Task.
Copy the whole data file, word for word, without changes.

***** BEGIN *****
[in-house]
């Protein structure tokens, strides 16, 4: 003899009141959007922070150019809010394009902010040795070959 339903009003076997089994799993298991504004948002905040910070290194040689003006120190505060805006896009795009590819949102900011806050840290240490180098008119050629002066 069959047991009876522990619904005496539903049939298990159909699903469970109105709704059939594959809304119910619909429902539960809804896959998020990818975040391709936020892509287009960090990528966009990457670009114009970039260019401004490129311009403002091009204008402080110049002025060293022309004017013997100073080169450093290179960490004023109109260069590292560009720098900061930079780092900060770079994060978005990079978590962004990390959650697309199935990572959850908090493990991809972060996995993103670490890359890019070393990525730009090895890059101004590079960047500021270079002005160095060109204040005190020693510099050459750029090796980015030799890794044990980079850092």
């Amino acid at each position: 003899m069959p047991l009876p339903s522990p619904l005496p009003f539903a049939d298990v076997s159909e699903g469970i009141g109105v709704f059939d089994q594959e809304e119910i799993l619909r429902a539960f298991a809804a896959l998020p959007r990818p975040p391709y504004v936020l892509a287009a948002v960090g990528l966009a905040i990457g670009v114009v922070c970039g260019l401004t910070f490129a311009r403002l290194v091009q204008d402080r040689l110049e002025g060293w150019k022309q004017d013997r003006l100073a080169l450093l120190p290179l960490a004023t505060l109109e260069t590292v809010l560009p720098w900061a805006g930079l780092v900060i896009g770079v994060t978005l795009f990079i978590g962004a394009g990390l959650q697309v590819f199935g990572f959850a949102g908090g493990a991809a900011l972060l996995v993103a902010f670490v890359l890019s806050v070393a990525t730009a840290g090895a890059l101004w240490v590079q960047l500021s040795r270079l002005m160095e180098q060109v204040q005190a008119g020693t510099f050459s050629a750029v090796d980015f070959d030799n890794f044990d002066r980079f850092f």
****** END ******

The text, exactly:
[in-house]
């Protein structure tokens, strides 16, 4: 003899009141959007922070150019809010394009902010040795070959 339903009003076997089994799993298991504004948002905040910070290194040689003006120190505060805006896009795009590819949102900011806050840290240490180098008119050629002066 069959047991009876522990619904005496539903049939298990159909699903469970109105709704059939594959809304119910619909429902539960809804896959998020990818975040391709936020892509287009960090990528966009990457670009114009970039260019401004490129311009403002091009204008402080110049002025060293022309004017013997100073080169450093290179960490004023109109260069590292560009720098900061930079780092900060770079994060978005990079978590962004990390959650697309199935990572959850908090493990991809972060996995993103670490890359890019070393990525730009090895890059101004590079960047500021270079002005160095060109204040005190020693510099050459750029090796980015030799890794044990980079850092």
């Amino acid at each position: 003899m069959p047991l009876p339903s522990p619904l005496p009003f539903a049939d298990v076997s159909e699903g469970i009141g109105v709704f059939d089994q594959e809304e119910i799993l619909r429902a539960f298991a809804a896959l998020p959007r990818p975040p391709y504004v936020l892509a287009a948002v960090g990528l966009a905040i990457g670009v114009v922070c970039g260019l401004t910070f490129a311009r403002l290194v091009q204008d402080r040689l110049e002025g060293w150019k022309q004017d013997r003006l100073a080169l450093l120190p290179l960490a004023t505060l109109e260069t590292v809010l560009p720098w900061a805006g930079l780092v900060i896009g770079v994060t978005l795009f990079i978590g962004a394009g990390l959650q697309v590819f199935g990572f959850a949102g908090g493990a991809a900011l972060l996995v993103a902010f670490v890359l890019s806050v070393a990525t730009a840290g090895a890059l101004w240490v590079q960047l500021s040795r270079l002005m160095e180098q060109v204040q005190a008119g020693t510099f050459s050629a750029v090796d980015f070959d030799n890794f044990d002066r980079f850092f």